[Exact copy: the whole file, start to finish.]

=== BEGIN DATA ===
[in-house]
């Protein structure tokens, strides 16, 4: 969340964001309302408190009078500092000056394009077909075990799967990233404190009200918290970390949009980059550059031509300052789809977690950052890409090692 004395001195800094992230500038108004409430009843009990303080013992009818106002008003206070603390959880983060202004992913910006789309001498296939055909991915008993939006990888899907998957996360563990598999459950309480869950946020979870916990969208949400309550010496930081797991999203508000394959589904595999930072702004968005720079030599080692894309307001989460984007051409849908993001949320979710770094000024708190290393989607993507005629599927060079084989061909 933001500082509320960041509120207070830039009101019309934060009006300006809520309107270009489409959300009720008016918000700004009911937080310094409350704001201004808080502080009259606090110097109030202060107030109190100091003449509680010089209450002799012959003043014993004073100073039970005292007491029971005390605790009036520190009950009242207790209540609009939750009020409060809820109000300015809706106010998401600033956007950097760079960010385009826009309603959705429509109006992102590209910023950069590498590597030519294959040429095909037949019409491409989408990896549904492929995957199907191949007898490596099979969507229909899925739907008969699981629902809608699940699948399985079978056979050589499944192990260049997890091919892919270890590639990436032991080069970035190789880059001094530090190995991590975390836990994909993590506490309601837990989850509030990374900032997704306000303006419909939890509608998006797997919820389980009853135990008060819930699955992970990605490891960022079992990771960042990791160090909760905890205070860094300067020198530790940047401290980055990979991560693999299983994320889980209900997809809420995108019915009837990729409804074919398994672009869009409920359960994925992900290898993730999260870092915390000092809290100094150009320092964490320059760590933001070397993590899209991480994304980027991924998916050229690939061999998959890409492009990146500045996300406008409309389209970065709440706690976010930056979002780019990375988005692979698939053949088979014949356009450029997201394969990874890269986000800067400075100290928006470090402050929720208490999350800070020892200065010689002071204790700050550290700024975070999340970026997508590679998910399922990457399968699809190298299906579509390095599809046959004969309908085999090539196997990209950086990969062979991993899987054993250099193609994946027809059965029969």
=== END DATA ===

[in-house]
């Protein structure tokens, strides 16, 4: 969340964001309302408190009078500092000056394009077909075990799967990233404190009200918290970390949009980059550059031509300052789809977690950052890409090692 004395001195800094992230500038108004409430009843009990303080013992009818106002008003206070603390959880983060202004992913910006789309001498296939055909991915008993939006990888899907998957996360563990598999459950309480869950946020979870916990969208949400309550010496930081797991999203508000394959589904595999930072702004968005720079030599080692894309307001989460984007051409849908993001949320979710770094000024708190290393989607993507005629599927060079084989061909 933001500082509320960041509120207070830039009101019309934060009006300006809520309107270009489409959300009720008016918000700004009911937080310094409350704001201004808080502080009259606090110097109030202060107030109190100091003449509680010089209450002799012959003043014993004073100073039970005292007491029971005390605790009036520190009950009242207790209540609009939750009020409060809820109000300015809706106010998401600033956007950097760079960010385009826009309603959705429509109006992102590209910023950069590498590597030519294959040429095909037949019409491409989408990896549904492929995957199907191949007898490596099979969507229909899925739907008969699981629902809608699940699948399985079978056979050589499944192990260049997890091919892919270890590639990436032991080069970035190789880059001094530090190995991590975390836990994909993590506490309601837990989850509030990374900032997704306000303006419909939890509608998006797997919820389980009853135990008060819930699955992970990605490891960022079992990771960042990791160090909760905890205070860094300067020198530790940047401290980055990979991560693999299983994320889980209900997809809420995108019915009837990729409804074919398994672009869009409920359960994925992900290898993730999260870092915390000092809290100094150009320092964490320059760590933001070397993590899209991480994304980027991924998916050229690939061999998959890409492009990146500045996300406008409309389209970065709440706690976010930056979002780019990375988005692979698939053949088979014949356009450029997201394969990874890269986000800067400075100290928006470090402050929720208490999350800070020892200065010689002071204790700050550290700024975070999340970026997508590679998910399922990457399968699809190298299906579509390095599809046959004969309908085999090539196997990209950086990969062979991993899987054993250099193609994946027809059965029969």